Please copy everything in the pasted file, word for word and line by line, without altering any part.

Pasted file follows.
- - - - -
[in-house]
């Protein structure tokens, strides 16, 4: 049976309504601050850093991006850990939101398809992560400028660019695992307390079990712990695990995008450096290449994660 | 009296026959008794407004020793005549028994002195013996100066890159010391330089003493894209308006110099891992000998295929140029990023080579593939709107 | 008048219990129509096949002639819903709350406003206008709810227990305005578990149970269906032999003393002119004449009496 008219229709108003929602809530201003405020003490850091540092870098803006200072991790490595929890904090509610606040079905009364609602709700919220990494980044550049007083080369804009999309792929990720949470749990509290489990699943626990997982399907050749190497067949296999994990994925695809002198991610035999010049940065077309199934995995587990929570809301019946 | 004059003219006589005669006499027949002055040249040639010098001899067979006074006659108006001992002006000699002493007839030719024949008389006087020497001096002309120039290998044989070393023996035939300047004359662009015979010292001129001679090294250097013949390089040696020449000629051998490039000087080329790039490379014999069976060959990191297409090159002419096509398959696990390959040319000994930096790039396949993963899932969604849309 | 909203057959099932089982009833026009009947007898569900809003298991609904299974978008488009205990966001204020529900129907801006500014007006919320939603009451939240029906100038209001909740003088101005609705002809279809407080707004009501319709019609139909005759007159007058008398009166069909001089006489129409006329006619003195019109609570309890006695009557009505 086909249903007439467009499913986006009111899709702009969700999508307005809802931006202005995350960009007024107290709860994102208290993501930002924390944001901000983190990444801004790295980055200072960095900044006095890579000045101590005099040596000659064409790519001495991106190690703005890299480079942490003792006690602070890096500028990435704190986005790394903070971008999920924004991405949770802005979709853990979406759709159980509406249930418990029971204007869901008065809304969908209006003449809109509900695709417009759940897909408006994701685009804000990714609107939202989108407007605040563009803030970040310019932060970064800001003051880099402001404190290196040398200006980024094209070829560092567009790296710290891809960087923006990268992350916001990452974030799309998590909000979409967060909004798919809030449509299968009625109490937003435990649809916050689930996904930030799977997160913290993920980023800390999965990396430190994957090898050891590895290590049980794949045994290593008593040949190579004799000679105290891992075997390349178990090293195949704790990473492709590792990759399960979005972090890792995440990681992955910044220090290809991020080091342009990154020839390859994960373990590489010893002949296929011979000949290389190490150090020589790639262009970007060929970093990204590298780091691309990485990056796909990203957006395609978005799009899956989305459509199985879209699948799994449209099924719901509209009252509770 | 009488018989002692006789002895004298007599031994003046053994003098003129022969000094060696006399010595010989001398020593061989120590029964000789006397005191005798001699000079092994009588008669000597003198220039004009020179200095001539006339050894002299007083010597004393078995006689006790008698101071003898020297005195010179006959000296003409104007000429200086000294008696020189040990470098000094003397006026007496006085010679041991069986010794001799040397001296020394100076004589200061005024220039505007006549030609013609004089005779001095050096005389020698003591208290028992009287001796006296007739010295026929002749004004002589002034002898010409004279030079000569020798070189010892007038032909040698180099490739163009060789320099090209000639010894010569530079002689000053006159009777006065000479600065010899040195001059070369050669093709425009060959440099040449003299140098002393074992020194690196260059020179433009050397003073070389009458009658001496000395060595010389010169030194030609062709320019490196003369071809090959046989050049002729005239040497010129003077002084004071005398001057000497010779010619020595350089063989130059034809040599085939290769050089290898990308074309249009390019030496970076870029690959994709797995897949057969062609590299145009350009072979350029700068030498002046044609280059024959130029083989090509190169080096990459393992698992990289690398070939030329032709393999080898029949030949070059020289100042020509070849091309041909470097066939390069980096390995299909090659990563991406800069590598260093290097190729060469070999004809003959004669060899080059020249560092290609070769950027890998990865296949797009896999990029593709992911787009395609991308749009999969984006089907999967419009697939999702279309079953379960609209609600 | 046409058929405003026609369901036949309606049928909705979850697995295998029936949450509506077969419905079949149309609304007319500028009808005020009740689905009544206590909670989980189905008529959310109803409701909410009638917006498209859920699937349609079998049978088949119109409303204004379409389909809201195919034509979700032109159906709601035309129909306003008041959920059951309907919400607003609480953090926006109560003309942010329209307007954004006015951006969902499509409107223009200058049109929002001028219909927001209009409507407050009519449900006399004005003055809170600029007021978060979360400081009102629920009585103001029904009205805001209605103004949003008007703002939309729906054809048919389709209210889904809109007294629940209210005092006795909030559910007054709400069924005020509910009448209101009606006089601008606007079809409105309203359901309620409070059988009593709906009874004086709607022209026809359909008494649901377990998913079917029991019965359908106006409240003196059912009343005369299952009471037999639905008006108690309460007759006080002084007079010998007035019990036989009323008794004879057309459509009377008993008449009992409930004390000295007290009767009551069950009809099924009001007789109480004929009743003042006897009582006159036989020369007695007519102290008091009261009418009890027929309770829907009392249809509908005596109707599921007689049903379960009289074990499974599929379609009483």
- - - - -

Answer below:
[in-house]
């Protein structure tokens, strides 16, 4: 049976309504601050850093991006850990939101398809992560400028660019695992307390079990712990695990995008450096290449994660 | 009296026959008794407004020793005549028994002195013996100066890159010391330089003493894209308006110099891992000998295929140029990023080579593939709107 | 008048219990129509096949002639819903709350406003206008709810227990305005578990149970269906032999003393002119004449009496 008219229709108003929602809530201003405020003490850091540092870098803006200072991790490595929890904090509610606040079905009364609602709700919220990494980044550049007083080369804009999309792929990720949470749990509290489990699943626990997982399907050749190497067949296999994990994925695809002198991610035999010049940065077309199934995995587990929570809301019946 | 004059003219006589005669006499027949002055040249040639010098001899067979006074006659108006001992002006000699002493007839030719024949008389006087020497001096002309120039290998044989070393023996035939300047004359662009015979010292001129001679090294250097013949390089040696020449000629051998490039000087080329790039490379014999069976060959990191297409090159002419096509398959696990390959040319000994930096790039396949993963899932969604849309 | 909203057959099932089982009833026009009947007898569900809003298991609904299974978008488009205990966001204020529900129907801006500014007006919320939603009451939240029906100038209001909740003088101005609705002809279809407080707004009501319709019609139909005759007159007058008398009166069909001089006489129409006329006619003195019109609570309890006695009557009505 086909249903007439467009499913986006009111899709702009969700999508307005809802931006202005995350960009007024107290709860994102208290993501930002924390944001901000983190990444801004790295980055200072960095900044006095890579000045101590005099040596000659064409790519001495991106190690703005890299480079942490003792006690602070890096500028990435704190986005790394903070971008999920924004991405949770802005979709853990979406759709159980509406249930418990029971204007869901008065809304969908209006003449809109509900695709417009759940897909408006994701685009804000990714609107939202989108407007605040563009803030970040310019932060970064800001003051880099402001404190290196040398200006980024094209070829560092567009790296710290891809960087923006990268992350916001990452974030799309998590909000979409967060909004798919809030449509299968009625109490937003435990649809916050689930996904930030799977997160913290993920980023800390999965990396430190994957090898050891590895290590049980794949045994290593008593040949190579004799000679105290891992075997390349178990090293195949704790990473492709590792990759399960979005972090890792995440990681992955910044220090290809991020080091342009990154020839390859994960373990590489010893002949296929011979000949290389190490150090020589790639262009970007060929970093990204590298780091691309990485990056796909990203957006395609978005799009899956989305459509199985879209699948799994449209099924719901509209009252509770 | 009488018989002692006789002895004298007599031994003046053994003098003129022969000094060696006399010595010989001398020593061989120590029964000789006397005191005798001699000079092994009588008669000597003198220039004009020179200095001539006339050894002299007083010597004393078995006689006790008698101071003898020297005195010179006959000296003409104007000429200086000294008696020189040990470098000094003397006026007496006085010679041991069986010794001799040397001296020394100076004589200061005024220039505007006549030609013609004089005779001095050096005389020698003591208290028992009287001796006296007739010295026929002749004004002589002034002898010409004279030079000569020798070189010892007038032909040698180099490739163009060789320099090209000639010894010569530079002689000053006159009777006065000479600065010899040195001059070369050669093709425009060959440099040449003299140098002393074992020194690196260059020179433009050397003073070389009458009658001496000395060595010389010169030194030609062709320019490196003369071809090959046989050049002729005239040497010129003077002084004071005398001057000497010779010619020595350089063989130059034809040599085939290769050089290898990308074309249009390019030496970076870029690959994709797995897949057969062609590299145009350009072979350029700068030498002046044609280059024959130029083989090509190169080096990459393992698992990289690398070939030329032709393999080898029949030949070059020289100042020509070849091309041909470097066939390069980096390995299909090659990563991406800069590598260093290097190729060469070999004809003959004669060899080059020249560092290609070769950027890998990865296949797009896999990029593709992911787009395609991308749009999969984006089907999967419009697939999702279309079953379960609209609600 | 046409058929405003026609369901036949309606049928909705979850697995295998029936949450509506077969419905079949149309609304007319500028009808005020009740689905009544206590909670989980189905008529959310109803409701909410009638917006498209859920699937349609079998049978088949119109409303204004379409389909809201195919034509979700032109159906709601035309129909306003008041959920059951309907919400607003609480953090926006109560003309942010329209307007954004006015951006969902499509409107223009200058049109929002001028219909927001209009409507407050009519449900006399004005003055809170600029007021978060979360400081009102629920009585103001029904009205805001209605103004949003008007703002939309729906054809048919389709209210889904809109007294629940209210005092006795909030559910007054709400069924005020509910009448209101009606006089601008606007079809409105309203359901309620409070059988009593709906009874004086709607022209026809359909008494649901377990998913079917029991019965359908106006409240003196059912009343005369299952009471037999639905008006108690309460007759006080002084007079010998007035019990036989009323008794004879057309459509009377008993008449009992409930004390000295007290009767009551069950009809099924009001007789109480004929009743003042006897009582006159036989020369007695007519102290008091009261009418009890027929309770829907009392249809509908005596109707599921007689049903379960009289074990499974599929379609009483």